The president lost his power of pardon under Article 45 of the Constitution, and the practice of deferring action on mercy petitions, in the hope the killer would secure pardon from the victim’s family, has resulted in many convicts becoming seriously sick in prison. The wrong interpretation of the law and release of killers on their being forgiven by the wali of the victim even before their trial began facilitated the killing of ‘troublesome’ females by bloodthirsty patriarchs.
Some years ago, a sessions judge misinterpreted the Qisas law and sentenced a person accused of murder to be shot dead by the victim’s father in the compound of the school where the murder had been committed. The wrong was not noticed by the superior courts. The local authorities woke up a day or two before the execution of the sentence when preparation for the gory spectacle had begun at the scene of action — the school playground. Through last-minute intervention sanity was allowed to prevail.
Then we had the horrible case in Lahore of the murder after rape of 100 children. The culprit dissolved the bodies of his victims in acid but did not destroy their clothes, shoes and schoolbags, which enabled the bereaved families to identify the victims. The trial court pronounced the most horrible and utterly obnoxious verdict in the country’s judicial history: the accused murderer’s dead body was to be chopped into 100 pieces and these pieces were to be dropped from the top of the Minar-i-Pakistan. The convict, known as Javed Iqbal, died in prison in mysterious circumstances. The sentence could not be carried out but the atrocious judgement has not been struck down.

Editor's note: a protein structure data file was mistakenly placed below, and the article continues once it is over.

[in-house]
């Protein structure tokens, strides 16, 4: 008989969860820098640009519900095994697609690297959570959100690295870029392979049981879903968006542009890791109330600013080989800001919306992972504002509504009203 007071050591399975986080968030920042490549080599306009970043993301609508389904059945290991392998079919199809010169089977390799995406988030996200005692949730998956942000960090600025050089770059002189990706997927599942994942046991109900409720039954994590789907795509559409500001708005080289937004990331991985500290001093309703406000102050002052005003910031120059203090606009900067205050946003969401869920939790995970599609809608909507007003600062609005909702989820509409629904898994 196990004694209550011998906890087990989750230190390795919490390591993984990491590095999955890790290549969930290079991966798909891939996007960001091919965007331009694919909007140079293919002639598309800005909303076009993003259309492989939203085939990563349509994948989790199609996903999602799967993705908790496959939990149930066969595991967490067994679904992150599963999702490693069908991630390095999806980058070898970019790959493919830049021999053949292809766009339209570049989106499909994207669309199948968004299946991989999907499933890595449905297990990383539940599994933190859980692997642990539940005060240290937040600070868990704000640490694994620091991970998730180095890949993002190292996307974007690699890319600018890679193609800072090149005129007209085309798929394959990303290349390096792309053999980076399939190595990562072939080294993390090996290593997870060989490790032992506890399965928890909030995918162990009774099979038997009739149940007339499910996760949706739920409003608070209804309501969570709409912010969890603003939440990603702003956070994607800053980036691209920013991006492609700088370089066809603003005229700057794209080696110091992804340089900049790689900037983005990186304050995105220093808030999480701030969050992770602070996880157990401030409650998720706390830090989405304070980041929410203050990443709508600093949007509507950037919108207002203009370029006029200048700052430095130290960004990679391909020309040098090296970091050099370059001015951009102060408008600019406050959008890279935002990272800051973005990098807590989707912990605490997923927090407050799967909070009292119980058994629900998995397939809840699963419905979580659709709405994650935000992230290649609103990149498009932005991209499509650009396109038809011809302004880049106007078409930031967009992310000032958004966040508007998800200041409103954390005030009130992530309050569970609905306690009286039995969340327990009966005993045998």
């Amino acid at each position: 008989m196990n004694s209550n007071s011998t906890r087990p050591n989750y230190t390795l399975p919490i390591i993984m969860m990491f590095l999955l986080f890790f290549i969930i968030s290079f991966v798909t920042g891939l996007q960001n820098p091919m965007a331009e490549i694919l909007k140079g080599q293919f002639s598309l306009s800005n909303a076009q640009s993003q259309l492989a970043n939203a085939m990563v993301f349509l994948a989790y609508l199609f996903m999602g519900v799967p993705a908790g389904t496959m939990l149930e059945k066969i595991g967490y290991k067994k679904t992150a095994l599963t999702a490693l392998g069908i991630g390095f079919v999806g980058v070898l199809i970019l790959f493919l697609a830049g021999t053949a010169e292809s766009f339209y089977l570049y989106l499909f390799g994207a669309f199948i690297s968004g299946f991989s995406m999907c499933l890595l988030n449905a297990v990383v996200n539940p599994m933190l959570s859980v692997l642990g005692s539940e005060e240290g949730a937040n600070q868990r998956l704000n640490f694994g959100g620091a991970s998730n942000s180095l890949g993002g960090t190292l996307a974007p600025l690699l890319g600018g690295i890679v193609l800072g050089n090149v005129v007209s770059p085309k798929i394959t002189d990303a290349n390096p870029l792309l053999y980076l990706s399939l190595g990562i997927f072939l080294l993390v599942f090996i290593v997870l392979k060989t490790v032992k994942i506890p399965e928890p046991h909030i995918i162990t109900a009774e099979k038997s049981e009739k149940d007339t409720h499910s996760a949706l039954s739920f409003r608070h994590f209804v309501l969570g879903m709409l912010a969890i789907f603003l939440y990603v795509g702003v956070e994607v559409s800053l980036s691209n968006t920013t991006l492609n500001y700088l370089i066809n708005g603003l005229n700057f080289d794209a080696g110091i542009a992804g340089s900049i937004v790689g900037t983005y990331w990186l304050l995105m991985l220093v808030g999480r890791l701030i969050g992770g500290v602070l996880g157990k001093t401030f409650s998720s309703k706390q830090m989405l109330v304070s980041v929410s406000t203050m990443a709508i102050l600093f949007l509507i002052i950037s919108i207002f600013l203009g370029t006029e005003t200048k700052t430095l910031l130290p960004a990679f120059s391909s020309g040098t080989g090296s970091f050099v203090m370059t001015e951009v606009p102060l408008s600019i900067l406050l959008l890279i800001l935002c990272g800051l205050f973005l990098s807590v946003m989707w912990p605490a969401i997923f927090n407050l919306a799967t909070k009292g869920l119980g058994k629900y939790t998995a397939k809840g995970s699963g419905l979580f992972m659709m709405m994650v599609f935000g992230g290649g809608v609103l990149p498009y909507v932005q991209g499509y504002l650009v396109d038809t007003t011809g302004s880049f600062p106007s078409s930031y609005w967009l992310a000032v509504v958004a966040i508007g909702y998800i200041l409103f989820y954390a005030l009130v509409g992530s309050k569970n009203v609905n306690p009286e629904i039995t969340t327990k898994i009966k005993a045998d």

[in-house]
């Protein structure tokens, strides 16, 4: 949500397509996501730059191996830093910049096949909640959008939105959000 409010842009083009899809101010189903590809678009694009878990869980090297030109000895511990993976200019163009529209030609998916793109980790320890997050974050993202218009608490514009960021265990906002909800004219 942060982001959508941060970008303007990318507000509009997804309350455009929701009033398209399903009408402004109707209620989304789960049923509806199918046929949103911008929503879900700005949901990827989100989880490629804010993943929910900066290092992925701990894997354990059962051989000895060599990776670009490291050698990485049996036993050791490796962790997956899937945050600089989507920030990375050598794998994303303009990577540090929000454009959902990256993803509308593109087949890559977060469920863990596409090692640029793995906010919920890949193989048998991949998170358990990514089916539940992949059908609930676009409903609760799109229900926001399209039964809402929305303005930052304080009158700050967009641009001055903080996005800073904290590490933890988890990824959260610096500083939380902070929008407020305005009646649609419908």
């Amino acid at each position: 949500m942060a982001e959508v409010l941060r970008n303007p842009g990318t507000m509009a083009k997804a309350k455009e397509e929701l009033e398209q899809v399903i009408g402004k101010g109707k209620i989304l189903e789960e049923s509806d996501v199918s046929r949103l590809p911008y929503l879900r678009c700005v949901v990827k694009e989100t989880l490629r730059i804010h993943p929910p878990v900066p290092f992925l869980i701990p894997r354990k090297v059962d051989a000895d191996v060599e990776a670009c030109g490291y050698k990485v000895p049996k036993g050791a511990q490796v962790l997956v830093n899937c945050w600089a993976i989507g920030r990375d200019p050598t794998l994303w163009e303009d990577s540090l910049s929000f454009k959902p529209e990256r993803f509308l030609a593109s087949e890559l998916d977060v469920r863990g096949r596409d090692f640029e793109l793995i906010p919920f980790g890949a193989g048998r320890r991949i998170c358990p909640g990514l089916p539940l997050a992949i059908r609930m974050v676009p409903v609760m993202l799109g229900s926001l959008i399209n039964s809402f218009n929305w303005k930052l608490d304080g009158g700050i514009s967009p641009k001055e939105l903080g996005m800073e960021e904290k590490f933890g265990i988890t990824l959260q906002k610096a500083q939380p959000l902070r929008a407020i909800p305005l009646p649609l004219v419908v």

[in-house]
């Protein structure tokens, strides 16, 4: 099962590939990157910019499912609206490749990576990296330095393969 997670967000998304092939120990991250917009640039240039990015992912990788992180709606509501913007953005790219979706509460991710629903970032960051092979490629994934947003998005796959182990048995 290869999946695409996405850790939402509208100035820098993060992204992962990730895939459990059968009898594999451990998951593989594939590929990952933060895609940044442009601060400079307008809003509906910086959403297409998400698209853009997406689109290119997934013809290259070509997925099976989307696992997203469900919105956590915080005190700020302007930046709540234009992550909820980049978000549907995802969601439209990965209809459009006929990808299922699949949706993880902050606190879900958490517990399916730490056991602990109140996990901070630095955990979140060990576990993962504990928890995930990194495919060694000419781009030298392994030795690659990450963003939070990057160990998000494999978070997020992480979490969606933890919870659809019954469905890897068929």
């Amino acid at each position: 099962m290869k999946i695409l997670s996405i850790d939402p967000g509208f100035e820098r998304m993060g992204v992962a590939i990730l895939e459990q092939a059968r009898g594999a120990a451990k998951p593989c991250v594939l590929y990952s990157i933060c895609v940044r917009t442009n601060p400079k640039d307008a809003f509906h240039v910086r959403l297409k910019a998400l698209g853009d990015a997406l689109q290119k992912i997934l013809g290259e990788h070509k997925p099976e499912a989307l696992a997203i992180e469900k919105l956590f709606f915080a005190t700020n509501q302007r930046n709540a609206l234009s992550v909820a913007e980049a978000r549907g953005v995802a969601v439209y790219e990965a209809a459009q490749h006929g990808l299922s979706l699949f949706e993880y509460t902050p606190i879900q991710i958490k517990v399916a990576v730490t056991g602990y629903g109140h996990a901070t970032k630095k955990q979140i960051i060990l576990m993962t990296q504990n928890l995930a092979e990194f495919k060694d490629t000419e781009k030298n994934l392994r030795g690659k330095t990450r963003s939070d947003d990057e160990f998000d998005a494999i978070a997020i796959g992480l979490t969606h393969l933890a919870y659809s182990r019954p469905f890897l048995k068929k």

One sanguinary consequence of the long process of brutalisation has been the growth of fondness for instant justice and disregard for respect due to a dead body. Extralegal killings in so-called police encounters have taken a heavy toll of life. Police officers have earned rewards for eliminating petty politicians’ rivals. The so-called internment centres in the erstwhile tribal areas are dens of torture.
There have been complaints of law-enforcement personnel pumping bullets into the dead bodies of their victims. Whenever a heinous crime is reported, the aggrieved party calls for the instant execution of suspects even before they are charged. Quite a few members of the ruling elite have tried to gain popularity by promising to hang suspects from the nearest lamp post. Only the other day, a federal minister called for the hanging of people like Ahsan Iqbal in public chowks. He did not add ‘till death’.
The roots of para 66, that is being denounced by everyone who matters, thus lie in the waywardness of a thoroughly brutalised society and the justification of atrocities on convicts in the name of belief, national security or the imperatives of a legal order. The entire population is living in a state of fear, and politicians as well as judges are afraid to speak out against the blatant miscarriage of justice. If any new para 66 is to be avoided, a serious attempt is necessary to stop inhuman, cruel, or degrading punishments, as required under the Convention against Torture that Pakistan has duly ratified.
Published in Dawn, December 26th, 2019